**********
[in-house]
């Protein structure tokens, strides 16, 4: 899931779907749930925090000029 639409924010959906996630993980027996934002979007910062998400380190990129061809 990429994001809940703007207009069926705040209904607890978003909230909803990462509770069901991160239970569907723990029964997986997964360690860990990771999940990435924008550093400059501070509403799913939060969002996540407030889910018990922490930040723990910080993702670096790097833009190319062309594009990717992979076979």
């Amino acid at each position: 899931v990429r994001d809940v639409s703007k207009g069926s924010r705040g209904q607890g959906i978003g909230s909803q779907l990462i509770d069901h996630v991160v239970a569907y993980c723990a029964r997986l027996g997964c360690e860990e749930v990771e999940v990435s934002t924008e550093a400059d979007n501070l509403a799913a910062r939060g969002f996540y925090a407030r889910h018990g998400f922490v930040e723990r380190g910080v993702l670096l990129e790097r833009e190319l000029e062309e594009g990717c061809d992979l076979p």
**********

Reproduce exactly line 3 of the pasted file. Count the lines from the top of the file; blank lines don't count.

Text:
């Amino acid at each position: 899931v990429r994001d809940v639409s703007k207009g069926s924010r705040g209904q607890g959906i978003g909230s909803q779907l990462i509770d069901h996630v991160v239970a569907y993980c723990a029964r997986l027996g997964c360690e860990e749930v990771e999940v990435s934002t924008e550093a400059d979007n501070l509403a799913a910062r939060g969002f996540y925090a407030r889910h018990g998400f922490v930040e723990r380190g910080v993702l670096l990129e790097r833009e190319l000029e062309e594009g990717c061809d992979l076979p």